If you’re single and you’ve lost track of how much debt you’re in, you might want to find out before your next date.
As if there aren’t enough reasons to exclude people from the dating pool, 37 percent of Americans said credit card debt will make them look down on a significant other.
You might be surprised as that bit of insight comes not from the supposed experts at say eHarmony, Dear Abby, or the pages of Cosmopolitan magazine, but from the Chase Slate 2017 Credit Outlook — as in the people who bring you credit cards.
“When it comes to relationships, many Americans are unwilling to compromise on credit health, and for a good reason,” said Mical Jeanlys, general manager of the Chase Slate credit card. “Credit plays a critical role in everything – from securing a loan to qualifying for competitive interest rates.”
Why Does It Matter?
That 37 percent would think less of you if you owe big time, which could make you wonder: Does that mean the other 63 percent don’t care? Or maybe they don’t care as long as your debt isn’t as big as theirs?
Chase is mum on this in their survey of 1,000 adults in March and April. Although their bulleted summary of the research calls this a “deal breaker.”
Looking at the relationship between love and money, debt, or FICO scores, is a valid perspective. How do we know?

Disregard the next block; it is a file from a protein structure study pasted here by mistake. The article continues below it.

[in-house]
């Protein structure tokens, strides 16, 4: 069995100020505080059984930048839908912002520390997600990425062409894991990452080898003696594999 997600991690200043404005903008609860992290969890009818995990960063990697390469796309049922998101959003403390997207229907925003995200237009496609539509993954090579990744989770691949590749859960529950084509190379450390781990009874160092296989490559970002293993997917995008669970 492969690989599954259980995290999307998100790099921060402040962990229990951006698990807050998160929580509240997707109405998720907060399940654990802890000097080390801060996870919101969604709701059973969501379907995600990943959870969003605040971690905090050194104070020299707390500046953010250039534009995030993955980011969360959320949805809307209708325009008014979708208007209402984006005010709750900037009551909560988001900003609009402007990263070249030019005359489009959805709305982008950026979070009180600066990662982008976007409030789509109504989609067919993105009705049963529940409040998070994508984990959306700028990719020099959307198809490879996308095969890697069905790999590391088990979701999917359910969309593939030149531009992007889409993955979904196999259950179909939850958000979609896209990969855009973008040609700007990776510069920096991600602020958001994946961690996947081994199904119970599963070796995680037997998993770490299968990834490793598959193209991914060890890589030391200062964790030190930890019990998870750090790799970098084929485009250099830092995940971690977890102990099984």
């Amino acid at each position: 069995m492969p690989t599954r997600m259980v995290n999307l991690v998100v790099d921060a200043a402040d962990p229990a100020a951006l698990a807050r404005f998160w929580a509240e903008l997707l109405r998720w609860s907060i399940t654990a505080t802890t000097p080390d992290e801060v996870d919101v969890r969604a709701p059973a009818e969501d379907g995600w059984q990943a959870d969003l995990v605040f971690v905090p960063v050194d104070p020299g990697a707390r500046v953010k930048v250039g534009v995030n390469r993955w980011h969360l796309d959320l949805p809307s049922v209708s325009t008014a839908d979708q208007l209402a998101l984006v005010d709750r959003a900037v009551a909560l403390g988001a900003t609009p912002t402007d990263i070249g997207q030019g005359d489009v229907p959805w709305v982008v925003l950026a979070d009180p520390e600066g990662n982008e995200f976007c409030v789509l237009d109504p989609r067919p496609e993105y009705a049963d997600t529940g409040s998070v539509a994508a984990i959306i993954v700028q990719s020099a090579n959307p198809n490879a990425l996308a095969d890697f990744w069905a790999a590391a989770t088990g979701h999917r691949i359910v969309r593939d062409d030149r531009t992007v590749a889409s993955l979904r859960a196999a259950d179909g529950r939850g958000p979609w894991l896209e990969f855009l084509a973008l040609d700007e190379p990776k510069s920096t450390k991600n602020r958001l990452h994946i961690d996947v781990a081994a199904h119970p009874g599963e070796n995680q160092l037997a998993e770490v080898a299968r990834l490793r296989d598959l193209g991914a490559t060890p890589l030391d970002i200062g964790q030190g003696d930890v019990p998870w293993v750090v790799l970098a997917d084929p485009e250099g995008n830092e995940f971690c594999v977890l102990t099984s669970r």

Well, for one, the Federal Reserve tells us so.
In 2015, the Fed released a study in which it followed couples for 15 years. The goal? Investigate how their credit scores played into the longevity of the relationship. The conclusion: The closer your credit score is to your partner’s, the more likely you are to stay together.
Millennials, the age 20 to 35 set, are taking the message to heart, says the Chase survey and follow-up interviews.
Married millennials are more likely to know their partner’s credit score than other generations. Fifty-eight percent of millennials track that digit, compared with 44 percent of married Gen Xers and 38 percent of married Baby Boomers.
Still, most agree this is not the stuff of first dates.
Only 1 percent of women and 15 percent of men are willing to discuss finances on that initial meeting.
And almost one in four say this is a topic best left for when you cross into “serious relationship” territory — though the researchers don’t elaborate what exactly that means. Is that before or after you meet the parents? And what happens if parents bring this stuff up? Again, no direction here.
Top priority in dating typically goes old school, valuing personality, looks, and job status. Only 7 percent of people cared whether a potential partner is good at saving money, 3 percent wondered if the other has a retirement plan, and a mere 2 percent were interested in the other’s FICO score.
But don’t underestimate money’s power in a relationship and don’t let big debt fester in secret, because there’s no small amount of research on how badly that will go should you marry.
To quote one Debt.com summary of research on money and marriage:
“Think you know everything about your husband or wife? There’s a 40 percent chance you don’t even know how much they make. And there’s more than a 5 percent chance they’re hiding money from you.”
That same report notes that 36 percent of millennials argue about finances every week. Perhaps couples work it out with age, because some 15 percent of Gen Xers have that fight weekly and only 7 percent of Baby Boomers do.
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